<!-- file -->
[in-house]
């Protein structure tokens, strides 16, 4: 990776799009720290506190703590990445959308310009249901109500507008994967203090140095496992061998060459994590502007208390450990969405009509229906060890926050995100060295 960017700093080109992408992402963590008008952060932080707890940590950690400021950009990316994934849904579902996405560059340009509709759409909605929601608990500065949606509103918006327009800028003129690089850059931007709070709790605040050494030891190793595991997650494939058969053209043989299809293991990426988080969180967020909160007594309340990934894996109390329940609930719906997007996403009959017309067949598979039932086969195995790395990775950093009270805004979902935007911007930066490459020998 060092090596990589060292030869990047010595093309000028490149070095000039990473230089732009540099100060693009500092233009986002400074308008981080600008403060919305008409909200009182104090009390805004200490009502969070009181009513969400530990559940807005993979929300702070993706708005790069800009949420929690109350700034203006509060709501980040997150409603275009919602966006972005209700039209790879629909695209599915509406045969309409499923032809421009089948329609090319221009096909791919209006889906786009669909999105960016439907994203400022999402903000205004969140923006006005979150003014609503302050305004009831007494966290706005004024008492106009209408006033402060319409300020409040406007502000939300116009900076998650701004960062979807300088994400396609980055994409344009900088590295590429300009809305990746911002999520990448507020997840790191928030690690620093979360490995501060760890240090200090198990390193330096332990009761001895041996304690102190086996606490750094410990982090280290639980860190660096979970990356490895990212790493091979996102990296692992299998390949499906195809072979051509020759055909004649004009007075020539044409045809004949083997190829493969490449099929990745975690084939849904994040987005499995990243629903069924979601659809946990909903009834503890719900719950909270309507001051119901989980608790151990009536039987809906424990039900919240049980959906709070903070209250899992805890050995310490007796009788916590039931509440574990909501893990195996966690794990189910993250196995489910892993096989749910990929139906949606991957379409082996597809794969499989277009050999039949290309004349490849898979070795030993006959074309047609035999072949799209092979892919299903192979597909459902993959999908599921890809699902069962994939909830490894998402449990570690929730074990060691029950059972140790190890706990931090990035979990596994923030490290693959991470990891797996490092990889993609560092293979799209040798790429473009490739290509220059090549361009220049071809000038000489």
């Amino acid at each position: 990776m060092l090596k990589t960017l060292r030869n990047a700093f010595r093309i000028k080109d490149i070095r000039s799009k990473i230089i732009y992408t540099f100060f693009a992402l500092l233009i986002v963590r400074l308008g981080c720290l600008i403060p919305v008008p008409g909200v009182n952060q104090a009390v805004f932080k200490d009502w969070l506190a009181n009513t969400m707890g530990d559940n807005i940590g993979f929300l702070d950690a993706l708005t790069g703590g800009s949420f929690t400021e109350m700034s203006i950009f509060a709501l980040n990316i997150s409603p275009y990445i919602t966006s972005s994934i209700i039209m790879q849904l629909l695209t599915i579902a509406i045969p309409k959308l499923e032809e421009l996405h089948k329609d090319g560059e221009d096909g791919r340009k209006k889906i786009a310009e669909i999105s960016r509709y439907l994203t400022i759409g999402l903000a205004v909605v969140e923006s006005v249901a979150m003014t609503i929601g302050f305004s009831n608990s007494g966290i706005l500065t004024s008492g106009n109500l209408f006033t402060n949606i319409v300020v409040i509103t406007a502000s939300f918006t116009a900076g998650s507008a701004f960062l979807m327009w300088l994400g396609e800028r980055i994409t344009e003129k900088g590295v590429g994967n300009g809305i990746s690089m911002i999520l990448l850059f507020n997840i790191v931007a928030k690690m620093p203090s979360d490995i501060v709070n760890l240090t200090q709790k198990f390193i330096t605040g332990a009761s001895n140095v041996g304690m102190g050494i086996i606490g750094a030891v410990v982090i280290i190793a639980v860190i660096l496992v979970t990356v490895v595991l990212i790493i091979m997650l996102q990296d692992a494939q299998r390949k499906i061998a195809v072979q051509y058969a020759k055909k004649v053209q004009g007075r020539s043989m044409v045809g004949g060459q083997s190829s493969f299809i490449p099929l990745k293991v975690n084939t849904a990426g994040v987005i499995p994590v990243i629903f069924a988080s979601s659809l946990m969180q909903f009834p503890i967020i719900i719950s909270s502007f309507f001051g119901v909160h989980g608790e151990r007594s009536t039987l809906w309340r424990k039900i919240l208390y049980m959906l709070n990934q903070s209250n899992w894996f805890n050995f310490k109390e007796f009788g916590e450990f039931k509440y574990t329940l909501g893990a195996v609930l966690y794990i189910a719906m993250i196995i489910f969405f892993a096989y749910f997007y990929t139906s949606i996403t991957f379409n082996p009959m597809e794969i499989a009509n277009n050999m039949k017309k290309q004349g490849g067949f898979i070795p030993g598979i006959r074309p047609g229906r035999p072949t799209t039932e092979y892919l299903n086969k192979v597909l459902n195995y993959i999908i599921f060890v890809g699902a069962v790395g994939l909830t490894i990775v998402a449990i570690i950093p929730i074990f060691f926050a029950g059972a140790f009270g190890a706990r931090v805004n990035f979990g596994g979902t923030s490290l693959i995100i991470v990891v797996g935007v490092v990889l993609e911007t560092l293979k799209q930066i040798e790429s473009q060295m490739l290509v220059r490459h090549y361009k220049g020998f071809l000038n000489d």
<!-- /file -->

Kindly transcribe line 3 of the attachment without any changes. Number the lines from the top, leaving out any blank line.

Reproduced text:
């Amino acid at each position: 990776m060092l090596k990589t960017l060292r030869n990047a700093f010595r093309i000028k080109d490149i070095r000039s799009k990473i230089i732009y992408t540099f100060f693009a992402l500092l233009i986002v963590r400074l308008g981080c720290l600008i403060p919305v008008p008409g909200v009182n952060q104090a009390v805004f932080k200490d009502w969070l506190a009181n009513t969400m707890g530990d559940n807005i940590g993979f929300l702070d950690a993706l708005t790069g703590g800009s949420f929690t400021e109350m700034s203006i950009f509060a709501l980040n990316i997150s409603p275009y990445i919602t966006s972005s994934i209700i039209m790879q849904l629909l695209t599915i579902a509406i045969p309409k959308l499923e032809e421009l996405h089948k329609d090319g560059e221009d096909g791919r340009k209006k889906i786009a310009e669909i999105s960016r509709y439907l994203t400022i759409g999402l903000a205004v909605v969140e923006s006005v249901a979150m003014t609503i929601g302050f305004s009831n608990s007494g966290i706005l500065t004024s008492g106009n109500l209408f006033t402060n949606i319409v300020v409040i509103t406007a502000s939300f918006t116009a900076g998650s507008a701004f960062l979807m327009w300088l994400g396609e800028r980055i994409t344009e003129k900088g590295v590429g994967n300009g809305i990746s690089m911002i999520l990448l850059f507020n997840i790191v931007a928030k690690m620093p203090s979360d490995i501060v709070n760890l240090t200090q709790k198990f390193i330096t605040g332990a009761s001895n140095v041996g304690m102190g050494i086996i606490g750094a030891v410990v982090i280290i190793a639980v860190i660096l496992v979970t990356v490895v595991l990212i790493i091979m997650l996102q990296d692992a494939q299998r390949k499906i061998a195809v072979q051509y058969a020759k055909k004649v053209q004009g007075r020539s043989m044409v045809g004949g060459q083997s190829s493969f299809i490449p099929l990745k293991v975690n084939t849904a990426g994040v987005i499995p994590v990243i629903f069924a988080s979601s659809l946990m969180q909903f009834p503890i967020i719900i719950s909270s502007f309507f001051g119901v909160h989980g608790e151990r007594s009536t039987l809906w309340r424990k039900i919240l208390y049980m959906l709070n990934q903070s209250n899992w894996f805890n050995f310490k109390e007796f009788g916590e450990f039931k509440y574990t329940l909501g893990a195996v609930l966690y794990i189910a719906m993250i196995i489910f969405f892993a096989y749910f997007y990929t139906s949606i996403t991957f379409n082996p009959m597809e794969i499989a009509n277009n050999m039949k017309k290309q004349g490849g067949f898979i070795p030993g598979i006959r074309p047609g229906r035999p072949t799209t039932e092979y892919l299903n086969k192979v597909l459902n195995y993959i999908i599921f060890v890809g699902a069962v790395g994939l909830t490894i990775v998402a449990i570690i950093p929730i074990f060691f926050a029950g059972a140790f009270g190890a706990r931090v805004n990035f979990g596994g979902t923030s490290l693959i995100i991470v990891v797996g935007v490092v990889l993609e911007t560092l293979k799209q930066i040798e790429s473009q060295m490739l290509v220059r490459h090549y361009k220049g020998f071809l000038n000489d």